How to buy your first home

Whether it's your first home or your fifth, the process for buying a home is the same. You need to set a budget, secure financing, find your dream home, and make an offer. Doing your research and connecting with professionals like real estate agents and mortgage loan officers from the beginning can help ensure your first time home buying process goes smoothly.

4 min to read

Steps to buying a house for the first time

Get finances and documents in order

Before you start house hunting, you can get pre-approved for a mortgage. This initial step can save time later and help you understand your budget better. A pre-approval will also let you know how much of a down payment you'll need. Some lenders require 20%, but there are options if you haven't saved much. A mortgage loan officer can help you navigate these requirements.

Your lender will request financial records when you apply for a home loan. These can include recent pay stubs, two years of tax returns, bank statements, and a copy of your driver’s license.

Start house hunting

Before you start shopping, make a list, and identify your absolute must-haves — the things you aren't willing to give up. Chances are you won't be able to find a house that has everything you want, but you should make sure it at least has everything you need.

House hunting is usually the most fun step. Check your local listings, attend open houses, and tour homes privately with a real estate agent. Ensure that you find an agent you can trust to help you look for homes within your budget.

Make an offer

Once you find the perfect house for you, the next step is to submit an offer. Depending on the local market, you'll probably have some negotiating to do with the seller before you settle on a final purchase price and terms. Usually, you'll submit a deposit, known as earnest money, with your offer to show the buyers you're serious. Learn more about making an offer on a home.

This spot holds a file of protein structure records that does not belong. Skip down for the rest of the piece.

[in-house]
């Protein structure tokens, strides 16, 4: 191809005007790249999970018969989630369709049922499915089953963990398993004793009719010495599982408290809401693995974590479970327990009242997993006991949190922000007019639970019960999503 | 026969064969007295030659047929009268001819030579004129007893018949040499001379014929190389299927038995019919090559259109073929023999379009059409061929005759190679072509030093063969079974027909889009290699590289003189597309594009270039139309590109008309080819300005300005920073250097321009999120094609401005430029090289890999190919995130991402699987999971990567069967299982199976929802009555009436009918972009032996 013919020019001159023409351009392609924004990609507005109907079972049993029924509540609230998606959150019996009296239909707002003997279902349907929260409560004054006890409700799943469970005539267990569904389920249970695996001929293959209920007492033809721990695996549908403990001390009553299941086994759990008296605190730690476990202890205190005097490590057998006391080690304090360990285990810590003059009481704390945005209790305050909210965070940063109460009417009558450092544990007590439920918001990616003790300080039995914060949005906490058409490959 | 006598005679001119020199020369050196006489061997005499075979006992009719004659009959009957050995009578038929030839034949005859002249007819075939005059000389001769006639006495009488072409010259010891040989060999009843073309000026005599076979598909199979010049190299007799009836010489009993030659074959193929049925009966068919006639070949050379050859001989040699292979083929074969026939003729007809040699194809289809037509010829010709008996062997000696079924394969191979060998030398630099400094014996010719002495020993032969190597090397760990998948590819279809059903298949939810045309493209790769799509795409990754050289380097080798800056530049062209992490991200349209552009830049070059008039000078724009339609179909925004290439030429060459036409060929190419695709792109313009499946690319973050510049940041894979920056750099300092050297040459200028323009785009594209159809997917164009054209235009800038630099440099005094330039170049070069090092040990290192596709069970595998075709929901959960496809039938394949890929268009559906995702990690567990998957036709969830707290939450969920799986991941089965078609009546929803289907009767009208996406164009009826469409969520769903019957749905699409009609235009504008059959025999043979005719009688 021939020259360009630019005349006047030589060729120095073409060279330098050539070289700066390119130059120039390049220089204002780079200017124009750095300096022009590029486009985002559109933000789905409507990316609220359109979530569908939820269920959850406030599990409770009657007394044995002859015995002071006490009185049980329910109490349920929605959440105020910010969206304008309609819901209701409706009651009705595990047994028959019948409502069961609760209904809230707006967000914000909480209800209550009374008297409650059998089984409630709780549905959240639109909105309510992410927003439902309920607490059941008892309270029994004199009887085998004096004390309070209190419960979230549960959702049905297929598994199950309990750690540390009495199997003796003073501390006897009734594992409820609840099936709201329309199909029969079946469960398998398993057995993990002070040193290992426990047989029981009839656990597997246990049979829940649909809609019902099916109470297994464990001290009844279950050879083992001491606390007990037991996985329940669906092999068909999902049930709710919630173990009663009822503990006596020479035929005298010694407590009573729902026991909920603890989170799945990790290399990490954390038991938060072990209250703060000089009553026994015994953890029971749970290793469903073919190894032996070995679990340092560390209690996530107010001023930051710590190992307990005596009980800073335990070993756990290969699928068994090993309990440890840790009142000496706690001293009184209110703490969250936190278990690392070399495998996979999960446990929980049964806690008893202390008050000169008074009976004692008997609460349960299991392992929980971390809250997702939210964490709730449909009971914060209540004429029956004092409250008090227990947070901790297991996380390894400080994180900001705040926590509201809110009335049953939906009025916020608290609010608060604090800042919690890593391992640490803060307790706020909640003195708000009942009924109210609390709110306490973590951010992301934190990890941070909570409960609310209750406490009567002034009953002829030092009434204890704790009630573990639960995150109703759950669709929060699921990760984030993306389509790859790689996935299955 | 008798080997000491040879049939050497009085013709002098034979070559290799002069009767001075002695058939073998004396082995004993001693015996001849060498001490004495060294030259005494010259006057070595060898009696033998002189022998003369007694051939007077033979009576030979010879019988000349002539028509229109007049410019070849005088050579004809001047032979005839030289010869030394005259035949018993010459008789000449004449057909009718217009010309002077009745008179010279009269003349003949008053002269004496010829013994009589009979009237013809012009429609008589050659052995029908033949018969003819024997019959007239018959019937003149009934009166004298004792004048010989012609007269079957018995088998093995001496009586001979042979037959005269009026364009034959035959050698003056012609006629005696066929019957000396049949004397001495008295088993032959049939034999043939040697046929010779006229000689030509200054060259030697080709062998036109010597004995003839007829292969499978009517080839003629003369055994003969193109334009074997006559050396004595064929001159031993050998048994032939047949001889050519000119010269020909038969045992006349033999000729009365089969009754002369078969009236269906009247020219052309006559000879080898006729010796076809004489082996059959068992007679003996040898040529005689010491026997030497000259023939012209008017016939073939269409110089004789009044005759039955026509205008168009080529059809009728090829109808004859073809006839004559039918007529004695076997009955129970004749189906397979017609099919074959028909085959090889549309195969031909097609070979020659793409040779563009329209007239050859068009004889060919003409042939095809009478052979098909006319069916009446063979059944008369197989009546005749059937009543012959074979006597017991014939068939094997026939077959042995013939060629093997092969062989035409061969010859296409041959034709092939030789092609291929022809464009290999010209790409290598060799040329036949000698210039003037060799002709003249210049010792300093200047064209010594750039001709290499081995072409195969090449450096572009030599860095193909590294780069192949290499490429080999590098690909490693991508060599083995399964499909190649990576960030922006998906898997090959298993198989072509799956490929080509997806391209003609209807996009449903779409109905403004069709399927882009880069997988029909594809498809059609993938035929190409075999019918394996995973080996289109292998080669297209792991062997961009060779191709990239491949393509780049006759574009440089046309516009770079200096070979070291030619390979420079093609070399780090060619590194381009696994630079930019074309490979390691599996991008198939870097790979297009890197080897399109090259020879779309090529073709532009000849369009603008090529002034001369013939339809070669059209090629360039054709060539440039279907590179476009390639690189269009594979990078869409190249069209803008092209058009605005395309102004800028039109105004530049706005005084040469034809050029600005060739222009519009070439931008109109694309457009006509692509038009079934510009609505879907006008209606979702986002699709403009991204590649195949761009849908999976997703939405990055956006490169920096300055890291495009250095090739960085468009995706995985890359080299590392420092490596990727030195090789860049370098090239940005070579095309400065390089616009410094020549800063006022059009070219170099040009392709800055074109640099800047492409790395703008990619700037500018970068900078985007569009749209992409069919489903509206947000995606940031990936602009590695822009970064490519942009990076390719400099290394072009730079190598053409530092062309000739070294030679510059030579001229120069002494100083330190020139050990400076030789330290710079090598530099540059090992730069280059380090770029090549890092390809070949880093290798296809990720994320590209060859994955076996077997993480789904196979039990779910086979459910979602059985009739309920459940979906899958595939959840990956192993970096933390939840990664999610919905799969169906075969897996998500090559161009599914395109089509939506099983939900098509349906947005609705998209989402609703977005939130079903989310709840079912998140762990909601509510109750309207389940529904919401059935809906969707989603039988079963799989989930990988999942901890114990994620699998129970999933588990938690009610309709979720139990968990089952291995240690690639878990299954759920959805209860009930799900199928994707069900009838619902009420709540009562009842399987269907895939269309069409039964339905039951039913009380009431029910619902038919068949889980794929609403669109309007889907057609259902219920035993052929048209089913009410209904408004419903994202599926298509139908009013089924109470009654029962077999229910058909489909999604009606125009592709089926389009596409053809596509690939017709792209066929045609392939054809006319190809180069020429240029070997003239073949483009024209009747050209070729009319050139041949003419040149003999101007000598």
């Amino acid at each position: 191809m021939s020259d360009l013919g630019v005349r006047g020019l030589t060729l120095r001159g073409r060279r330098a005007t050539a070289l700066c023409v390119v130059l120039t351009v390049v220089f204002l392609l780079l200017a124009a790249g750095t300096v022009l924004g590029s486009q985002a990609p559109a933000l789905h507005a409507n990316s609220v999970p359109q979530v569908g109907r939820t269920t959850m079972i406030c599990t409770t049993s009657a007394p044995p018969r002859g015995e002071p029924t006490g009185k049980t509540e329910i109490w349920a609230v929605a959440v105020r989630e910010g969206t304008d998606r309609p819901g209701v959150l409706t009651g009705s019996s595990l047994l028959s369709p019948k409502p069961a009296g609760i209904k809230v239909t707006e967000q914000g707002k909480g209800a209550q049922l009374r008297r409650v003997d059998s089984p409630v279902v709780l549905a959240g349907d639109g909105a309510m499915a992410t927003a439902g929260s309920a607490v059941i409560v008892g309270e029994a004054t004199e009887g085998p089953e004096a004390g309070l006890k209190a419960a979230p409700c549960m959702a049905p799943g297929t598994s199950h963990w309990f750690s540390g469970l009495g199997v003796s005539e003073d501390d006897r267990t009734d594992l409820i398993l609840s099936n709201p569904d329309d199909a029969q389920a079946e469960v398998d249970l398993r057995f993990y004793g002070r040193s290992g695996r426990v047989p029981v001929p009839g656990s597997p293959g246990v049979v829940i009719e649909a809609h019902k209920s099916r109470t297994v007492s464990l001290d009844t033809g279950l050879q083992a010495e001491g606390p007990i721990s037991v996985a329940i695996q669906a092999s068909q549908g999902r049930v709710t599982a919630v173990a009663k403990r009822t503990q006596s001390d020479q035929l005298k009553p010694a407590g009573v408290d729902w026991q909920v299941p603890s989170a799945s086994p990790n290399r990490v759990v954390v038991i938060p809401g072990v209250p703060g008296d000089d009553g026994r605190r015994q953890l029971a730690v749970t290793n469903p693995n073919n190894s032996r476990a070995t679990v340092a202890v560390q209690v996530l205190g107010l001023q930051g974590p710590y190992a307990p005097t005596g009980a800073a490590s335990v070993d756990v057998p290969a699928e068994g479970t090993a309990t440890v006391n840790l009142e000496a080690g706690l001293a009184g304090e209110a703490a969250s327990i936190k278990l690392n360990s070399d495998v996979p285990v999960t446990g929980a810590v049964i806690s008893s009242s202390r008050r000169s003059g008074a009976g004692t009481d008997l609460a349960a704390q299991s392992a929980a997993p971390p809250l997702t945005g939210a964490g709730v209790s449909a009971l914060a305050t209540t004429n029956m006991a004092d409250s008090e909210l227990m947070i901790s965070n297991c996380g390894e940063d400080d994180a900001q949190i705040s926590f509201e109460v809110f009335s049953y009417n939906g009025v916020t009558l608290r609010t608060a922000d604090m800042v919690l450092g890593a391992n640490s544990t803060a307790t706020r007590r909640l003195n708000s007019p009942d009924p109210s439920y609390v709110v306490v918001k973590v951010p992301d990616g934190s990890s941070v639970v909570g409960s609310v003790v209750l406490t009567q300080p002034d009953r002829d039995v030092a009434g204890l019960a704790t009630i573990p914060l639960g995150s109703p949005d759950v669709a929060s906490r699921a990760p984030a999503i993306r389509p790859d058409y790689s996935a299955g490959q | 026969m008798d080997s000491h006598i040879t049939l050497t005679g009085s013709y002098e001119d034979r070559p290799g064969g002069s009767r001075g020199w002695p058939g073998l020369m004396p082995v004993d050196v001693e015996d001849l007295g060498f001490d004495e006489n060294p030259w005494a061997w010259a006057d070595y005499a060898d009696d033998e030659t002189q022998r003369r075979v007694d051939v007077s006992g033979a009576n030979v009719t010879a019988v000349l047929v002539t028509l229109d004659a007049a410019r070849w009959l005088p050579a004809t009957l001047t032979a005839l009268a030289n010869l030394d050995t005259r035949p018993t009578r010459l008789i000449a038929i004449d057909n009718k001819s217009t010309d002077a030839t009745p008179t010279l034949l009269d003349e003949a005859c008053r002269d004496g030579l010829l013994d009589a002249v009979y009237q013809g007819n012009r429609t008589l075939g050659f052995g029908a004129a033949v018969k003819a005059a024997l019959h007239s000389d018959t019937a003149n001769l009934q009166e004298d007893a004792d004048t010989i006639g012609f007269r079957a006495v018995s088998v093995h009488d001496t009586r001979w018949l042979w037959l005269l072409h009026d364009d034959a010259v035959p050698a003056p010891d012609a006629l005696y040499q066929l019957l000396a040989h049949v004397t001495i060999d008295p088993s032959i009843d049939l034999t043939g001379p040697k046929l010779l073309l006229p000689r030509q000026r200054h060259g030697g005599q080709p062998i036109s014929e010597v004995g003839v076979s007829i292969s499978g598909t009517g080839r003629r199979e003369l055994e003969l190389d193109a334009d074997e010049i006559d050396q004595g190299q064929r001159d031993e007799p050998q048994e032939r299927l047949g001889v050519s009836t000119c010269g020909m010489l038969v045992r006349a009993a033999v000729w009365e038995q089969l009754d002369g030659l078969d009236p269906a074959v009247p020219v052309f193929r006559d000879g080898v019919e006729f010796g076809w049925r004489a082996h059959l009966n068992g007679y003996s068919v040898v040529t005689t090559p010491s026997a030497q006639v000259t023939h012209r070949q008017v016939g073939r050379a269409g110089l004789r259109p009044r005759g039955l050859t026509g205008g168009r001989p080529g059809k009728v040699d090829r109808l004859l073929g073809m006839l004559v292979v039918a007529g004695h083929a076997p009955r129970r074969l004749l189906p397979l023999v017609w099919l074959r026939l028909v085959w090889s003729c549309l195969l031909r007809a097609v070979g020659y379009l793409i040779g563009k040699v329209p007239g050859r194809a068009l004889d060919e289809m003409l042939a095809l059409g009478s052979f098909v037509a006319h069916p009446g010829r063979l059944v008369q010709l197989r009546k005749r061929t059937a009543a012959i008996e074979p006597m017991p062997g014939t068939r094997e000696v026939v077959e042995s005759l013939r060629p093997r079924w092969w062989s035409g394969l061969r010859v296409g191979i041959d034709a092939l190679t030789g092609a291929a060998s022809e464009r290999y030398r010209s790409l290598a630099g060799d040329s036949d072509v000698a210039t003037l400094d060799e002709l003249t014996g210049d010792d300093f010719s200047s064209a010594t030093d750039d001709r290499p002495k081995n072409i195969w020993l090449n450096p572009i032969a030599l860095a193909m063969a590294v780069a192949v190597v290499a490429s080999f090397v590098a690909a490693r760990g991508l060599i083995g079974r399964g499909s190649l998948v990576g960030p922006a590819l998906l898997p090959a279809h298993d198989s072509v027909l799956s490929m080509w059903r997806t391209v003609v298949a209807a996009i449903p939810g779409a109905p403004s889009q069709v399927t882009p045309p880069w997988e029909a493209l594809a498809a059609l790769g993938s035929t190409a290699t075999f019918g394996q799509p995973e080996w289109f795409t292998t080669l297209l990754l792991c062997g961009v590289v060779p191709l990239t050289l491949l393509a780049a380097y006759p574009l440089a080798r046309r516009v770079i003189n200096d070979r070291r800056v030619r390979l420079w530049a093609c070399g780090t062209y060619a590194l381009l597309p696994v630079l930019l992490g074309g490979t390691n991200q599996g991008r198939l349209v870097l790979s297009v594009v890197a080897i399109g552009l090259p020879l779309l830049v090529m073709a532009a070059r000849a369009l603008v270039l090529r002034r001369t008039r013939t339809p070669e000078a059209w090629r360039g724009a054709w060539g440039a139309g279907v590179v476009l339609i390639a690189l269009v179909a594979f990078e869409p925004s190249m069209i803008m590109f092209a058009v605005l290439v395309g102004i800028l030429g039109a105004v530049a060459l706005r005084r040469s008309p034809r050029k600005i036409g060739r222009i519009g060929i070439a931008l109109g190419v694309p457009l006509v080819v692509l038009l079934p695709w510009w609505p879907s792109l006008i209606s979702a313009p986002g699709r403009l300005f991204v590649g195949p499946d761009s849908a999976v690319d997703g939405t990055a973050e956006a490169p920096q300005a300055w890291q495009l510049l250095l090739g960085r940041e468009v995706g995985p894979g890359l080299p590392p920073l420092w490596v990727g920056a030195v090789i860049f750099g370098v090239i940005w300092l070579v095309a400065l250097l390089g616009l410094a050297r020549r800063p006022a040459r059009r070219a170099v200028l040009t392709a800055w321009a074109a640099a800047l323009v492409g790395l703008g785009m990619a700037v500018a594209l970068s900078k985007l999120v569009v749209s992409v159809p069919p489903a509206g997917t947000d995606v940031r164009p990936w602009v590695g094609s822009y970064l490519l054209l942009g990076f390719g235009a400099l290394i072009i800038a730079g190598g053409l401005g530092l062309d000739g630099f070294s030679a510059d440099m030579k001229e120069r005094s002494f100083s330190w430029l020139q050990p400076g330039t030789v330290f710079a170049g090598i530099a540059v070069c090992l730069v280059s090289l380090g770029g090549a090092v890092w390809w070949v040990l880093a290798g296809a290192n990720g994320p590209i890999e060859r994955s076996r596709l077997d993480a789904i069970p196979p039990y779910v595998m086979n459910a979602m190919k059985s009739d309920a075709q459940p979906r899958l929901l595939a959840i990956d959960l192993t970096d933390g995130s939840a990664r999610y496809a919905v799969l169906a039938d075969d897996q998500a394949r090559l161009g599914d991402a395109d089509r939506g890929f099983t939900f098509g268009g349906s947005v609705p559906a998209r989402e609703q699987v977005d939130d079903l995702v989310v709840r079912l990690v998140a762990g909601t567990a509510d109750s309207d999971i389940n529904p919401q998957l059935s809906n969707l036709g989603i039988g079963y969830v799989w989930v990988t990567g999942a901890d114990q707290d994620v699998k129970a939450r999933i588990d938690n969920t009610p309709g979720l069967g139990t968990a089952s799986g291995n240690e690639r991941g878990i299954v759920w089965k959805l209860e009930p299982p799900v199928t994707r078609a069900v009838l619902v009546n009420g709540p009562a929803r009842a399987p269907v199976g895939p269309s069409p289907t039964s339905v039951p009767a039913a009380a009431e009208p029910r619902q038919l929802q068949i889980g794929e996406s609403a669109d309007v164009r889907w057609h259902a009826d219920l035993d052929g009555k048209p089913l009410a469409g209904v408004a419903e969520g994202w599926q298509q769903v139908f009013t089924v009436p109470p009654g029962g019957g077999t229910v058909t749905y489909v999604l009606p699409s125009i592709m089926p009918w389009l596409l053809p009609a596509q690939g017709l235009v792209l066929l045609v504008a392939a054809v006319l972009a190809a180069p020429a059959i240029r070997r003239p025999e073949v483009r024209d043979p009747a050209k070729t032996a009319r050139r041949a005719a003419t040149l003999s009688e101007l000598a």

Get a home inspection and appraisal

After the house is under contract, you'll need to schedule a home inspection. You can hire a general home inspector to assess the structure, but you may want to call a specialist to look at mechanicals or any issues raised in a general inspection. You'll also need a home appraisal, but your mortgage lender will typically handle that.

Pro tip:

When budgeting for your monthly mortgage payment, be sure to account for homeowners insurance and property taxes. You usually pay these monthly to your mortgage lender and put in escrow to be paid annually. Your monthly payment might also be higher than expected if your lender requires private mortgage insurance (PMI). Charging PMI is customary if you put down less than 20% of the home's value.

Close on the home

Once you're finished with inspections and have been approved for financing, the last step is the real estate closing, where the home purchase is finalized. Before closing, you'll want to resolve any issues raised in the inspection, finalize the mortgage with your lender, get a list of closing costs, and secure homeowners insurance. At the closing, you'll sign your title transfer and mortgage documents and take possession of your new house. Learn more about closing costs.

Buying a home for the first time is exciting. It's probably the biggest purchase you'll make. Prepare yourself for buying a home by researching, connecting with experts, and getting your finances in order before you start shopping. Once you’ve taken these steps you'll be ready to close the deal on your first home. Learn more about first-time homebuyer mistakes and how to avoid them.

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